When I was in my early 20s I loved the TV show Sex and the City.
A group of friends and I dressed up and went to the cinema to watch the first film – complete with dinner, cocktails and a whole lot of giggles. But, watching it back in recent years, I found the telly series to be problematic. Not least because I found the show’s protagonist, Carrie Bradshaw, irritating. Seriously, who breaks up with Aidan? And don’t get me started on the farce of a freelance writer being able to live alone and spend that much cash on shoes.
This year marks the 20th anniversary of the iconic TV show but, despite being ground-breaking for its portrayal of singledom and straight female sexuality, it seems that I am not the only person who now views the show as troubling when it comes to gender, race and queer sexuality. By today’s standards, parts of the script writing are misguided (and let’s not go near the catastrophic second film).
But do we need to take a step back and look at the time when the series was written? Similar problems have been identified in cult American sitcom Friends since its airing on Netflix (not to mention the constant repeats on satellite stations), with allegations of offensive jokes and archaic tropes. But during their prime both Friends and SATC were pioneering telly.
For me, the revolutionary thing about SATC – aside from exploring the sexual liberation of single women – was the depiction of strong female friendships. There’s a famous (albeit cheesy) line where the cast are sitting in a diner and Charlotte says this: “Maybe we can be each other’s soul mates? And then we can let men be just these great, nice guys to have fun with?” Single women everywhere rejoiced. Finally we had a show that depicted women as funny, witty, together, successful and independent. But was it enough? And do the female friendships hold up in today’s society? Obviously we’re talking on-screen rather than off, we’ve all seen the Instagram SATC drama.
“[SATC] was the first time I remember female friendships being represented on TV and, even now, there’s so many things where, when they write women, they have to write them in conflict,” says actress and comedian Emily Lloyd-Saini at HOME. “If they write women, they have to hate each other. Sex and the City was one of the first [series] to write women who just love and support each other.”
At this event in Manchester, in response to the viral meme #WokeCharlotte where fans used used the hashtag to highlight errors of the show when addressing prominent issues, Pilot Light TV Festival teamed up with London’s Reel Good Film Club (the panel is headed up by founder Grace Barber-Plentie) to examine the impact the show had on women of colour and the progress made in on-screen representation in the past two decades.
The event began with a live script reading of the pilot recast entirely with people of colour which was both eye-opening and hugely entertaining. The talented panel all adopted various accents (the best was an incredibly Yorkshire Charlotte) which highlighted the dated content of the first episode. Suddenly, SATC became pure comedy.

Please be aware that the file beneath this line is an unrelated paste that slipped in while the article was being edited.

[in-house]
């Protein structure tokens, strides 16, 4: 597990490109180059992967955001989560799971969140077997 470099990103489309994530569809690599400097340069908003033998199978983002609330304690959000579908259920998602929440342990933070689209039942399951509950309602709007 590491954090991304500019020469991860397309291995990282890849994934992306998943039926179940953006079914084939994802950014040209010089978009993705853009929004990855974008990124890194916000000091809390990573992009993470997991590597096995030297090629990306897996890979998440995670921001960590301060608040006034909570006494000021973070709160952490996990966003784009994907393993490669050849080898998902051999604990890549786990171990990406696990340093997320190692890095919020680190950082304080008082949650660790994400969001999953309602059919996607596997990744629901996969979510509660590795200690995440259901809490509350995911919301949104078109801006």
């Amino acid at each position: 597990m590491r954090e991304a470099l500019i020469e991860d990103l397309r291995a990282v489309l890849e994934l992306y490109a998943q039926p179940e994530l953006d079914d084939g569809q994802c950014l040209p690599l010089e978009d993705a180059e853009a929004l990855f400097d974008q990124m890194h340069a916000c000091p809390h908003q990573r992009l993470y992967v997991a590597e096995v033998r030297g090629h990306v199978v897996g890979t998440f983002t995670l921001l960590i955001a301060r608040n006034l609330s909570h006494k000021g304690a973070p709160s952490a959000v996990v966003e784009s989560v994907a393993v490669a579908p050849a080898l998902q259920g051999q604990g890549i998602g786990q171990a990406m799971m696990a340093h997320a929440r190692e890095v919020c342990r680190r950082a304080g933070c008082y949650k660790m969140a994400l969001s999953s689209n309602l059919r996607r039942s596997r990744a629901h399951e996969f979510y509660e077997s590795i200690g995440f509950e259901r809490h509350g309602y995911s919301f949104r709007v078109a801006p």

After the script reading came the Q&A, beginning with a chat about how each member of the panel discovered SATC. “I wasn’t allowed to watch it,” jokes Babirye Bukilwa (actress in Ackee & Saltfish). “I really got into Friends and then, when I was old enough to watch SATC, I was kind of like ‘this is cute, let me get involved in this series that I missed out on in my early teens’.”
One thing that is glaringly obvious from SATC is the lack of diversity. When asked if it was noticeable, the panel unanimously agreed yes. “I don’t see anyone that looks like me, that looks like my neighbour, that has my wage,” says Bukilwa. “How was she spending $400 on Manolo Blahniks? $400!”
“I was so used to seeing myself not represented on TV, I never questioned it. I didn’t see the lack of diversity,” admits Lloyd-Saini. “It’s only when I got this job and you sent me some thoughts on Woke Charlotte and having more people of colour that I actually thought back. All I could think of was that one episode where Miranda thinks a black guy is obsessed with her and Charlotte’s Chinese baby.”
Nathan Bryon (writer/actor, Reality) adds: “I hope the new generation fall out because when I was in secondary school I was in. Because I was like, well, we’re never in so it doesn’t matter. Whereas now, I want lots more.”
It’s evident that things need to change. But how does telly do this?
“I think the people making the decisions at the top,” says Kiell Smith-Bynoe (Actor, Hood Documentary). “They need to seriously consider having a diverse cast and why they’re doing it. Don’t just do it because people are like ‘oh, there’s an outrage about diversity’.”
To read Northern Soul’s interview with the team behind Pilot Light Festival, click here.